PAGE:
Most models published in economic journals have a reasonable if loose match with human behavior. If most published economic models says that in X-type situations people tend to do more Y, then more often than not, people in fact more often do Y when X. This is evidence that economic theoryists actually know something about human behavior.
Vichy: The fundamentals of economics is 'choice' (scarcity is one element that plays into market pricing, which is a different part of economics). What we choose and how we choose it has a huge overlap in psychology.
Take a look at the emerging field of Behavioral Economics
That was a fantastic article, by the way.
I dont know if this comment is appropriate. When i read this:
This all seems to add up to a consistent expert consensus that humans quite often, perhaps even usually, just don’t know why they do what they do. And this is extremely disturbing, as it calls into question our own opinions about why we do what we do.I remembered Nassim Talebs book "Fooled by randomness". There he talks about the role of human irrationality. He says all human decisions need not have reasons and could just be irrational and nothing much. May be when analyzing such questions we are too rational to not admit irrational behaviour that we are shocked at the "singularity" in human behaviour which is not knowing why they do what they do. Well another reason why experts may give different reasons(hopefully people take it in a right spirit) is that he has to find a justification,a reason, while there may be none. The following seems to fit perfectly: The authors of journals look for reasons and justify their point. People are also forthcoming with reasons;only that they are different. And there is no reason behind their decisions.It opens up another question. Suppose there is a case where reasons given by all coincides with the expert. It still does not mean it is the right reason . Probably there was no reason start with. Expert tries to find one and fit it. Even other people also try to explain their actions. But strangely the matter at hand is unique enough that there is less variance in reasons given by people and the mean happens to be that of the expert. Any comments?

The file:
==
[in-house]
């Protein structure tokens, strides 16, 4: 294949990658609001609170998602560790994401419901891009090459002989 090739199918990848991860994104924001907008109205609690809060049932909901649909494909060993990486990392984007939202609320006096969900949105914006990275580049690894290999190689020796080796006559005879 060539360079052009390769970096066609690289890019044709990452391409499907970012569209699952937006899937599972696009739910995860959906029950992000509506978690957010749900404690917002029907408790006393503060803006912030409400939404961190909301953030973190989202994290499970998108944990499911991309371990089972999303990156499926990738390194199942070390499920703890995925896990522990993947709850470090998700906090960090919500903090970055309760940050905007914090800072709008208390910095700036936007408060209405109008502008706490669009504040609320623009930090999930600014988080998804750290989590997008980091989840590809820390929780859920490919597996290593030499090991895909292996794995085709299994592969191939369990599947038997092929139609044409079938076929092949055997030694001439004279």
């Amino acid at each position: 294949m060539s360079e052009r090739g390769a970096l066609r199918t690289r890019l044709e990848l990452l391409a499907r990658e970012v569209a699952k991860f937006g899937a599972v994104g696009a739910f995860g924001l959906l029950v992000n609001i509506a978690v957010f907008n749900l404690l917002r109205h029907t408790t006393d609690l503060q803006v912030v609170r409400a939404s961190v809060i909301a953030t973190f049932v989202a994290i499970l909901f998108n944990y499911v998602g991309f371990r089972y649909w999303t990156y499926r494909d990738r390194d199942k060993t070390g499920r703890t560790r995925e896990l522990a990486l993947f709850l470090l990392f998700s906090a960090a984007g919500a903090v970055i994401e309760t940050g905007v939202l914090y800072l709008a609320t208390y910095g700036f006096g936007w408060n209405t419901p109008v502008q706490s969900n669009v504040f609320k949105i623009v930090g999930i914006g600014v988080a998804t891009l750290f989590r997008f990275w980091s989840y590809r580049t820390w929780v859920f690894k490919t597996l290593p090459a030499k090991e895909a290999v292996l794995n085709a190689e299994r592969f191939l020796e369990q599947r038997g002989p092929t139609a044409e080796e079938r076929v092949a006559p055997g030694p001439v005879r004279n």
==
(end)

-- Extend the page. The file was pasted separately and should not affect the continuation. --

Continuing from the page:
It's the introduction I usually recommend.
This post is really inspiring me to be even more misanthropic. Of course, it's really nothing new on this blog, but it's nice to know you're thinking about how to put all the pieces together.
Robin, have you read "Rational Choice in an Uncertain World" by Reid Hastie and Robyn Dawes? While including behavioural economics, it has nice coverage of expert errors. The book is very readable, and the authors are very knowledgeable, an excellent combination.
If you accept E. O. Wilson on reduction and consilience (as I do), then economics can ultimately be reduced to (and hence should be based on) psychology, then psychology on neurology and so on down to physics. Statistics is a tool for understanding a variety of things, including economics.
I don't see what psychology or statistics has to do with economics proper (that is, economizing scarce resources). Economizing within a means-end framework, and their relation within an overall market/distribution scheme is quite different from 'modeling' actual preferences, prices and historical situations.